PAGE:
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As mentioned in a previous column, one of the criteria upon which the Government Finance Officers Association (GFOA) critiques budgets for the Distinguished Budget Presentation Award is that the budget reflects the operations plan of the government. In other words, does the budget of the local government demonstrate how the local government operates?
Local governments have a variety of formats in which they can present their budget information. Typically, the smaller the governing jurisdiction, the less complicated the budget document. All local governments will be bound to some extent as to content and process by a state’s general statutes on local government finance.
Let’s consider a local government adopted budget document for a small county with a population of less than 30,000. It would not be unusual for the document that the public will view to be presented strictly in a line-item format. Is it possible for dozens of pages of strictly line-item content to describe an operations plan for local government? Yes, it is. Every budget adopted by a governing board should contain information as to how the local government organizes itself to offer the programs and services to the citizens.
The public often criticizes local government leaders for not giving enough information about what is going on, for spending too much money and no one knows where it goes, or for “hiding” information about what the government is doing. The budget document, if a person knows how to “read’ it, should inform that person on how the government operates and what the government is doing.
If considering only the line-item format for budget presentation, there is still much to be learned from the document. The budget will reflect the total amount of General Fund (GF) expenditure, i.e. the amount spent on day-to-day operations of the jurisdiction for a year. Also, the budget document will reflect all of the flow-through funds that the government must account for at the end of the year. In my jurisdiction, our GF expenditures are $32,794,622 and our total expenditures are $40,654,691 – the difference being the various federal and state grants that come through our government, the capital debt service on school construction, an Economic Development Capital Reserve Fund, an E911 Special Revenue Fund and an Enterprise Fund.
The above information is presented on one page and a knowledgeable reader could readily determine that property taxes, sales taxes, fees and miscellaneous revenues – along with any monies taken from the “savings fund” or undesignated fund balance – are spent to cover the 32 million dollar expenditure for day-to-day operations.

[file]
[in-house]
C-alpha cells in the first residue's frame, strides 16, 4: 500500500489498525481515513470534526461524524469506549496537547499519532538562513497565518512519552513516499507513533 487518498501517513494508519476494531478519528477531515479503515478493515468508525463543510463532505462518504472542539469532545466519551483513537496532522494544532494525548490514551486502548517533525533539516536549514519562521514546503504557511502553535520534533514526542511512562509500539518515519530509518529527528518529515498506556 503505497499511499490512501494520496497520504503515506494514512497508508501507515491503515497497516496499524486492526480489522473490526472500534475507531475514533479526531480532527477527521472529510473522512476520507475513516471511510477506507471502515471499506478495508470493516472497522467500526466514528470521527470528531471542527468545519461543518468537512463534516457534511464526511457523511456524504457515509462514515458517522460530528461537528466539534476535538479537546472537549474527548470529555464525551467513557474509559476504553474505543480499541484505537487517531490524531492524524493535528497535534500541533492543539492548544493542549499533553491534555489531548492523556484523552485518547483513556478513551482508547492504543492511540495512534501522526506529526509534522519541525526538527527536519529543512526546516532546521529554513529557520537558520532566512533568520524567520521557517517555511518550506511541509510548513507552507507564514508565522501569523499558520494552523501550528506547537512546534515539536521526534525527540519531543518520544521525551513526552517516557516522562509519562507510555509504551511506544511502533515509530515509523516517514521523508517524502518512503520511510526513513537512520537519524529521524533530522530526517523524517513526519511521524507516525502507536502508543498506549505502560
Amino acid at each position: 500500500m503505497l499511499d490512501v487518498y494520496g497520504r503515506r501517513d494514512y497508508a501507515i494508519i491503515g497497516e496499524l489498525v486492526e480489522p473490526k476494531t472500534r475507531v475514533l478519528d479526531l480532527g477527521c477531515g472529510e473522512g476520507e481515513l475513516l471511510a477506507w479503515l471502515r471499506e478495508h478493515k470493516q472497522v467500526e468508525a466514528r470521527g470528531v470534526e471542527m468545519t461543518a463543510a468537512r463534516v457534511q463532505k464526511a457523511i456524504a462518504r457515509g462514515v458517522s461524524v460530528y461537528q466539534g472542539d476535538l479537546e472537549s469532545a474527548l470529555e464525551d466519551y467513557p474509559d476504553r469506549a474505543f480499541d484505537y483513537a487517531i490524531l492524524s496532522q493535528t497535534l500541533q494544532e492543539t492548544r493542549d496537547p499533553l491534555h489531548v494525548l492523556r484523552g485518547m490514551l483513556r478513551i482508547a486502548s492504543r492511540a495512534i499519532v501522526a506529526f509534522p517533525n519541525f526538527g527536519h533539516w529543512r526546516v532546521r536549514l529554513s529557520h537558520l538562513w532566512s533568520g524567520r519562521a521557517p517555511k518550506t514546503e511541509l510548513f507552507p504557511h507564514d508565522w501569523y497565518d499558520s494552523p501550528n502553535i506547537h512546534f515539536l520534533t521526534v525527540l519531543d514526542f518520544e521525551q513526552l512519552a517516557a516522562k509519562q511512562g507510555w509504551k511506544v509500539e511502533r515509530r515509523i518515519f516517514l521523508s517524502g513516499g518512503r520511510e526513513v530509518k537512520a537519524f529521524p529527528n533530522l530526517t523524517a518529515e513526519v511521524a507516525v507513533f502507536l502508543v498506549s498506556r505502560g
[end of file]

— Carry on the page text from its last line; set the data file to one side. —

Further, that one page tells the reader there is long-term debt for building schools, the jurisdiction is putting money in an account for economic development purposes, the jurisdiction has an Enterprise Fund (in our case, trash collection and disposal) for a service that should run like a business and it indicates that some services that the government is providing have state and federal dollars involved (again, in our case, 4-H programs and Community Development Block Grants for various services).
Going into the budget document, the reader can determine the organizational structure of the local government. As an example, expenditure information for the Parks and Recreation Department, Building Inspections, Planning and the Sheriff’s Office, tells the reader that the local government is organized by departments to offer recreational opportunities, provide services to ensure compliance with state building codes and to plan potentially for land use purposes, and to provide public safety services. The budget indicates the departments or offices where the expenditures occur. Thus, we can ascertain from the budget document the operations plan for our local government, i.e. how the jurisdiction organizes its various activities and services to meet the needs of the citizens.
To engage the public in the budget process, and to build confidence in our local governing jurisdictions, perhaps a strategy is to offer information in how to “read” a budget. This could be accomplished on a website or through a newspaper column. Of course, the difficult part is the public has to avail themselves of the opportunity and as many local governing officials know, the public often does not engage in the process of budget development, but does engage in complaining after the process. We need to make the effort to inform; it is our responsibility.
Author: Patricia Mitchell is the county manager and economic developer for Ashe County NC, a small rural mountain county. She has served as economic developer since 2004 and was appointed county manager in 2012. She oversees the jurisdiction’s 40 million dollar budget and has considerable experience in grant writing, helping to secure more than 10 million in grant funds for various projects and initiatives. Pat has an MPA and DPA from the University of Georgia, and is an adjunct professor at Appalachian State and NC State University. Prior to her tenure in Ashe County, Pat was on the MPA faculty at East Carolina University.